Your Finances post-Brexit
29 Jun 2016 | COMMENTS: 0 | Author: Carlo Ruggiero | General
Politicians squabbling amongst themselves. The ‘Leave’ campaigners still without a plan. It’s clear Brexit has left a huge section of the UK population in shock – including those in charge.
While the true repercussions of the UK’s planned exit from the EU are yet to be seen, the British public will understandably have concerns over their finances – particularly following Friday’s market crash.
But for the general public, what can you expect in the weeks and months following this monumental decision?
Note: None of this constitutes formal financial advice – for that you’ll need to speak with a financial advisor who can personally assess your own circumstances.
UK interest rates are now expected to be slashed to zero – down from current lows of just 0.5%. The intention is to get people spending and prop up the economy in the wake of the crash.
This is good news for borrowers, particularly mortgage holders, as rates should stay low. It’s not so great for savers, as there’s no incentive to squirrel your money away if it’s gaining no growth.
By leaving the EU, it’s likely to mean buying goods or services from abroad will become more expensive. Unfortunately, because the value of the pound has also taken a dip, our exports are now worth less to international buyers. This will lead to an increase in inflation as those increased costs are passed on to us.
As the price of goods and services rise, there’s less disposable income for us each month.
The pound’s value fell to its lowest level in 31 years immediately following the results of the EU referendum. For the standard household, this obviously means any foreign holidays become more expensive.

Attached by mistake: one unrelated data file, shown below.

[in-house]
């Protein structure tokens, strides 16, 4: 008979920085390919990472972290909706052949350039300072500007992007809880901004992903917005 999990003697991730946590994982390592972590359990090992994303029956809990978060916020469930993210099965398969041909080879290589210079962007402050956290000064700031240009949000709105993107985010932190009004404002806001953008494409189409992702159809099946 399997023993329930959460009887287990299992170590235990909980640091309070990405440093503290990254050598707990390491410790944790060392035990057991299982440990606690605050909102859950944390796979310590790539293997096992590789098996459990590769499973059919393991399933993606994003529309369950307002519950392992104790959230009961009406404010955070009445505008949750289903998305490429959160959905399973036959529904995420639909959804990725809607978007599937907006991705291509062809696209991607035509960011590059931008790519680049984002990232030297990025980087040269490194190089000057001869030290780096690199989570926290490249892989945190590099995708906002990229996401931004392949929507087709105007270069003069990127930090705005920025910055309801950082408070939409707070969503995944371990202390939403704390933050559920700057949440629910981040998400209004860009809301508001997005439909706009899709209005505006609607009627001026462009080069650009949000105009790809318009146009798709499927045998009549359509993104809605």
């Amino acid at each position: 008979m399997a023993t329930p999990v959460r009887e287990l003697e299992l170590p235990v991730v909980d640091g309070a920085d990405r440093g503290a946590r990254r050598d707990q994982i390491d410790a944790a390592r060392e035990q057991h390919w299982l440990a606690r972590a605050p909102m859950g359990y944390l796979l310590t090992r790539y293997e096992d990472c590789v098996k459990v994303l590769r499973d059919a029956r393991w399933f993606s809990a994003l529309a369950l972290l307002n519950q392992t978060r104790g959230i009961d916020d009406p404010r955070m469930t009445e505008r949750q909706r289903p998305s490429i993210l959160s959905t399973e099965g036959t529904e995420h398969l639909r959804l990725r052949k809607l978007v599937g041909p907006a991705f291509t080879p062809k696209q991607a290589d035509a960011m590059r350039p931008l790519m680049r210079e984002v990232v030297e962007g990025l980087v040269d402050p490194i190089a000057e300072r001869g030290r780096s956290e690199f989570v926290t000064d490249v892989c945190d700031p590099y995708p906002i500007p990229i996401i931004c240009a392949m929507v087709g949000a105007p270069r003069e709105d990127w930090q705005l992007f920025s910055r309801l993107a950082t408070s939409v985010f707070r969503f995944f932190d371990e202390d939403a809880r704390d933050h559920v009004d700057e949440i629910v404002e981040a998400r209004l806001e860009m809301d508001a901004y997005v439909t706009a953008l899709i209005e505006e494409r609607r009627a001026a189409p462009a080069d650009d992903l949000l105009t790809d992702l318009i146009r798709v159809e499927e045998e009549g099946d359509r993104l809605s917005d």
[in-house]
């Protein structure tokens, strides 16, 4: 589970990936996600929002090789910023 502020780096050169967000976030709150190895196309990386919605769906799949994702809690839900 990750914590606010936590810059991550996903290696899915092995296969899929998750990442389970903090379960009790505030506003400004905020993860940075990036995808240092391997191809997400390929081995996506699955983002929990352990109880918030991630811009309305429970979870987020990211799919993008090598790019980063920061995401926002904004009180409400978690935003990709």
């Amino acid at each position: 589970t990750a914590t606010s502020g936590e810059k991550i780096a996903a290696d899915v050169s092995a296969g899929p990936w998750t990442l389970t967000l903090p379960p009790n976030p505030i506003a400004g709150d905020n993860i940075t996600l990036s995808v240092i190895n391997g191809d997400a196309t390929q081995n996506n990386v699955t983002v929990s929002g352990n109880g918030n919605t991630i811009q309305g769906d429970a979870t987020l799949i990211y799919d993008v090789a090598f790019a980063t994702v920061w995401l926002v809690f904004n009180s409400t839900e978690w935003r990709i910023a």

If you’re a homeowner, this decision could have huge repercussions. The Treasury has said house prices could fall anywhere between 10% and 18%. Homes in London are expected to feel the biggest impact, losing £7,500 in value on average. Outside of the capital, the expected loss is around £2,300.
However, with prices falling, and interest rates expected to fall too, this could be good news for first time buyers.
This one is still up in the air. George Osborne originally warned that leaving the EU would trigger tax rises – 2p on the basic 20p to the pound rate, and 3p on the higher 40p tax rate.
Despite his warnings, with leadership of the Conservative party now also an unknown, it’s hard to say whether tax rates will be increased. Osborne has still stated that increases are likely, and ‘the country is going to be poorer’ because of the EU decision, though we’ll have to wait a few months to know whether this is the case.
Many people are asking how their finances will be affected, and if there’s anything they can do to shield themselves from any major negative financial impact.
In these uncertain times, the most sensible word seems to have come from Martin Lewis of Money Saving Expert.
“The most important thing to do is act as normal. If people start entrenching then there will be economic problems…
“While it may sound strange, last week we were uncertain over whether things would be uncertain. At least now we know. And as we had to in the financial crisis of 2007, people will adapt and get used to that uncertainty.”
Again, this does not constitute formal financial advice. If you are worried, a meeting with a financial advisor should be able to set your mind at ease.